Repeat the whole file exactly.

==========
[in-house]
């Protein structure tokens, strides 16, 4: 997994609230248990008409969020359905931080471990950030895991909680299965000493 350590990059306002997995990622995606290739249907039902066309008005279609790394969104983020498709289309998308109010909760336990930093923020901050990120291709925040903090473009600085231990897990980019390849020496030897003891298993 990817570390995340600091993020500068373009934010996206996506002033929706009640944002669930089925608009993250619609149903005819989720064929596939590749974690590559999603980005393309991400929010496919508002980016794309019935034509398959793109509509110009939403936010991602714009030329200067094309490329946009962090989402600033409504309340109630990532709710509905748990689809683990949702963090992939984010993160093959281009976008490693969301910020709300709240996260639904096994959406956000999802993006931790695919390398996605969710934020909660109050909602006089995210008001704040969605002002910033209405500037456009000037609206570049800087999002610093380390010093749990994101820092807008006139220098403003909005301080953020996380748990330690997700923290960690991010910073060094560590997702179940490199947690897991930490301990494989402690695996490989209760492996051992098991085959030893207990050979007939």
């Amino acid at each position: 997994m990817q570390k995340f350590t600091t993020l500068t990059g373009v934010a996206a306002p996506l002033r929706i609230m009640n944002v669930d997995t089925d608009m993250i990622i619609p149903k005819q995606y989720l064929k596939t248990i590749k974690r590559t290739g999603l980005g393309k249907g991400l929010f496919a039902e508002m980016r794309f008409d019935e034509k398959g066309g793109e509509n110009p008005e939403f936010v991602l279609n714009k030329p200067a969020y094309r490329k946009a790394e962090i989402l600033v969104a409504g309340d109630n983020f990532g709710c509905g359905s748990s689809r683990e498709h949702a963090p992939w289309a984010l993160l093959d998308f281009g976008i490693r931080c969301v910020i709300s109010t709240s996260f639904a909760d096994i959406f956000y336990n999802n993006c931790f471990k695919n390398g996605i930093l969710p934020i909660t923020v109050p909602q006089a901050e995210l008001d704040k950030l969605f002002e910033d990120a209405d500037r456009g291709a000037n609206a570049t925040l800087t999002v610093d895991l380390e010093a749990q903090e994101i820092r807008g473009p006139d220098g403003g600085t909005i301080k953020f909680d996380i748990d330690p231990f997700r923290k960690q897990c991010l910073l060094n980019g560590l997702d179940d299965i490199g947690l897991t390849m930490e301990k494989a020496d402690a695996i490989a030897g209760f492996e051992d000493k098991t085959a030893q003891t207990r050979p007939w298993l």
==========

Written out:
[in-house]
């Protein structure tokens, strides 16, 4: 997994609230248990008409969020359905931080471990950030895991909680299965000493 350590990059306002997995990622995606290739249907039902066309008005279609790394969104983020498709289309998308109010909760336990930093923020901050990120291709925040903090473009600085231990897990980019390849020496030897003891298993 990817570390995340600091993020500068373009934010996206996506002033929706009640944002669930089925608009993250619609149903005819989720064929596939590749974690590559999603980005393309991400929010496919508002980016794309019935034509398959793109509509110009939403936010991602714009030329200067094309490329946009962090989402600033409504309340109630990532709710509905748990689809683990949702963090992939984010993160093959281009976008490693969301910020709300709240996260639904096994959406956000999802993006931790695919390398996605969710934020909660109050909602006089995210008001704040969605002002910033209405500037456009000037609206570049800087999002610093380390010093749990994101820092807008006139220098403003909005301080953020996380748990330690997700923290960690991010910073060094560590997702179940490199947690897991930490301990494989402690695996490989209760492996051992098991085959030893207990050979007939």
């Amino acid at each position: 997994m990817q570390k995340f350590t600091t993020l500068t990059g373009v934010a996206a306002p996506l002033r929706i609230m009640n944002v669930d997995t089925d608009m993250i990622i619609p149903k005819q995606y989720l064929k596939t248990i590749k974690r590559t290739g999603l980005g393309k249907g991400l929010f496919a039902e508002m980016r794309f008409d019935e034509k398959g066309g793109e509509n110009p008005e939403f936010v991602l279609n714009k030329p200067a969020y094309r490329k946009a790394e962090i989402l600033v969104a409504g309340d109630n983020f990532g709710c509905g359905s748990s689809r683990e498709h949702a963090p992939w289309a984010l993160l093959d998308f281009g976008i490693r931080c969301v910020i709300s109010t709240s996260f639904a909760d096994i959406f956000y336990n999802n993006c931790f471990k695919n390398g996605i930093l969710p934020i909660t923020v109050p909602q006089a901050e995210l008001d704040k950030l969605f002002e910033d990120a209405d500037r456009g291709a000037n609206a570049t925040l800087t999002v610093d895991l380390e010093a749990q903090e994101i820092r807008g473009p006139d220098g403003g600085t909005i301080k953020f909680d996380i748990d330690p231990f997700r923290k960690q897990c991010l910073l060094n980019g560590l997702d179940d299965i490199g947690l897991t390849m930490e301990k494989a020496d402690a695996i490989a030897g209760f492996e051992d000493k098991t085959a030893q003891t207990r050979p007939w298993l």